“Richie said ‘Hey, Willie, he’s going to sell that glove you gave him.’ Willie said sharply, ‘He better not!’ He said that if you’re going to sell the glove, I want it back.” Then, they all shared a laugh.

It seems some memorabilia collectors think such an item is worth hundreds of thousands of dollars or even more.

Then, Rose did conclude and summarized this story:

“When we got Willie here, he found out more than he ever thought he would walk into; it brought tears to his eyes. Alden Feld became his own Field of Dreams.

“His emotional reaction to the field was the key to why he became dedicated to Bridgeton and would help out like that.

“And I’ve always been known as somebody who says what he thinks,” Rose said. “I say what I want, I don’t care. You never know the answer if you don’t ask the question.”

So, he asked.

The Gold Glove

The Rawlings Gold Glove Award, usually referred to as simply the Gold Glove or Golden Glove, is the award given annually to the Major League Baseball (MLB) players judged to have exhibited superior individual fielding performances at each fielding position in both the National League (NL) and the American League (AL). The Gold Glove is widely considered one of the most prestigious defensive awards in baseball.

In 1957, the baseball glove manufacturer Rawlings created the Gold Glove Award to commemorate the best fielding performance at each position. Winners receive a glove made from gold lamé-tanned leather and affixed to a walnut base.

Willie Mays won 12 consecutive Gold Gloves as a center fielder, beginning in its first year. There’s another tale, which could be true or not. Mays may have pointed out, “If there was a Gold Glove when I started my career, I would have won them all.”


(One of) The Greatest

  • Birth Name: Willie Howard Mays, Jr.
  • Born: May 6, 1931
  • Birthplace: Westfield, Alabama
  • Died: June 18, 2024
  • Place of Death: Palo Alto, California
  • High School: Fairfield Industrial High School (Fairfield, AL)
  • College: None Attended
  • *First MLB Game: May 25, 1951 (Age 20)
  • Last Game: Sept. 9, 1973 (Age 42)
  • Nickname: Buck, Say Hey or The Say Hey Kid

Significant Awards

  • 1951 Rookie of the Year Award (BBWAA)
  • 1951 Rookie of the Year Award (Sporting News)
  • 1954 Associated Press Athlete of the Year Award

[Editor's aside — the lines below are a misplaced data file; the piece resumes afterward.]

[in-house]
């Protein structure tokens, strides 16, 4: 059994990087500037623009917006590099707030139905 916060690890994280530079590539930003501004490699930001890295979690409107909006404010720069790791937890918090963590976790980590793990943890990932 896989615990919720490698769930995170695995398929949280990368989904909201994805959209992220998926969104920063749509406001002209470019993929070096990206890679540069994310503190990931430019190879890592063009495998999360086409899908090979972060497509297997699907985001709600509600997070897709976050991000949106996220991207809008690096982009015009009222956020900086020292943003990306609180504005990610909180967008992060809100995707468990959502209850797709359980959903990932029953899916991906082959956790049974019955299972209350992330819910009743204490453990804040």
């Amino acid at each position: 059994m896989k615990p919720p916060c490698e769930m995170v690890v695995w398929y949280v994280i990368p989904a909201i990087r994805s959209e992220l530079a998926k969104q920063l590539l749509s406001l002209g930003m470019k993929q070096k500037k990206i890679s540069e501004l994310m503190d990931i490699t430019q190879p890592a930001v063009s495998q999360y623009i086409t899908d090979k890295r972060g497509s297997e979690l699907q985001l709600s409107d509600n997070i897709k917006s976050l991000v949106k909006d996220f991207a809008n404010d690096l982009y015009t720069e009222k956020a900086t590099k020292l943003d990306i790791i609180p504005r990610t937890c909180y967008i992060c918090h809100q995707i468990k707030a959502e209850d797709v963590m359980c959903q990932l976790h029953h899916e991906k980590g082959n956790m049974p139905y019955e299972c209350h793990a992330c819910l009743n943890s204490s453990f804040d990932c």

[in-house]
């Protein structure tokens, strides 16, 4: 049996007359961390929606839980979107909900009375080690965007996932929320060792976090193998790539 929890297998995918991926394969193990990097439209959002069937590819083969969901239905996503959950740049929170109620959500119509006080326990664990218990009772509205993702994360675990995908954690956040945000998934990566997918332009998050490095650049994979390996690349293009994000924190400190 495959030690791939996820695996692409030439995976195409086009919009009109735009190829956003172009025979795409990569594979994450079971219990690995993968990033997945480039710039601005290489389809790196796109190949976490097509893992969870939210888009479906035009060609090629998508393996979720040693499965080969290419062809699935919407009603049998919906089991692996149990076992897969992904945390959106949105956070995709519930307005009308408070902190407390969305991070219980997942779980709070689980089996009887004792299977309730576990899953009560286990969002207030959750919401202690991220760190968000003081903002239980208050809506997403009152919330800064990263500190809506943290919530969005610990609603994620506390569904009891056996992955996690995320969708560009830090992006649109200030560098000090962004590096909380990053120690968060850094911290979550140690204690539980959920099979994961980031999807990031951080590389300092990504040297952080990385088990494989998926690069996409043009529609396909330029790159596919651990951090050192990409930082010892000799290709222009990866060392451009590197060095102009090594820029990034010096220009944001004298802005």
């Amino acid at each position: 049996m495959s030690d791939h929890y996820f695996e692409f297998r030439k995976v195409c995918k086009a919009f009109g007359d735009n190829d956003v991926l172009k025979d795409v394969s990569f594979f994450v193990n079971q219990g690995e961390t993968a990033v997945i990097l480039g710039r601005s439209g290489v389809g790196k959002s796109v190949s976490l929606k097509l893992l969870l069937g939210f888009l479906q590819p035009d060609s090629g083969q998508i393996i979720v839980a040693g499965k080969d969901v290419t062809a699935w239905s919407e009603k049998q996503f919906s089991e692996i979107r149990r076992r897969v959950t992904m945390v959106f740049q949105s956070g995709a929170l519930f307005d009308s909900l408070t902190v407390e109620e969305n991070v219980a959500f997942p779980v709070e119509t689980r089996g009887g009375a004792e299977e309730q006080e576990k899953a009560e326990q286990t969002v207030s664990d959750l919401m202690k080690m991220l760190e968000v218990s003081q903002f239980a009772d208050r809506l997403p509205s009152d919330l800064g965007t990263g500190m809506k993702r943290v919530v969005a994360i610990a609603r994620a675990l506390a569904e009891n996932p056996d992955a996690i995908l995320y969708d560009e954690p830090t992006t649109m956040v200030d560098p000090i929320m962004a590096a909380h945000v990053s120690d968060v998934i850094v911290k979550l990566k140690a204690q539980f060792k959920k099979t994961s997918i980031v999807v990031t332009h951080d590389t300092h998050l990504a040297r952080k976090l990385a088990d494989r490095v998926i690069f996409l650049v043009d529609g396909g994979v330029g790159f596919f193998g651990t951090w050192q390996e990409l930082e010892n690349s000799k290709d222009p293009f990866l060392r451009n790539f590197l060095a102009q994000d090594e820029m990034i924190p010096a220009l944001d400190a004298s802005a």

• 1954 Most Valuable Player Award (BBWAA)
  • 1963 All-Star Game Most Valuable Player Award
  • 1965 Most Valuable Player Award (BBWAA)
  • 1968 All-Star Game Most Valuable Player Award
  • 1971 Roberto Clemente Award
  • 1979 National Baseball Hall of Fame
  • 2015 Presidential Medal of Freedom

*He played with the Birmingham Black Barons of the Negro American League from 1948 until the New York Giants signed him upon his graduation from high school in 1950.

On June 17, Mays released his final public statement saying he chose to stay in California and was not able to attend the special MLB game at Rickwood Field in Birmingham between the Giants and Cardinals on June 20. He died of heart failure the next day. That game was scheduled last winter as an honor to him and other Negro League players. Rickwood Field was the location of Mays’ first professional game and, built in 1910, is the oldest professional baseball field in the U.S.


Bridgeton Hall of Fame

The Bridgeton Sports Hall of Fame All Sports Museum, which opened in 1975, changed its name to the All Sports Museum of Southern New Jersey in 2010.

It’s at 18 Burt St. in Bridgeton.

In addition to Willie Mays’ 1960 Gold Glove Award, it holds, Leon “Goose” Goslin’s personal collection, a Mike Trout memorabilia display, and hundreds of other prominent donated items

There is no admission or parking fee for visitors to tour the All Sports Museum on Thursday, Friday and Saturday, 10 a.m. to 3 p.m. Group tours are welcome. For groups of 10 or more, call two days before your visit.

For tour arrangements, call 856-455-6361, 609-319-3873, or 609-364-5077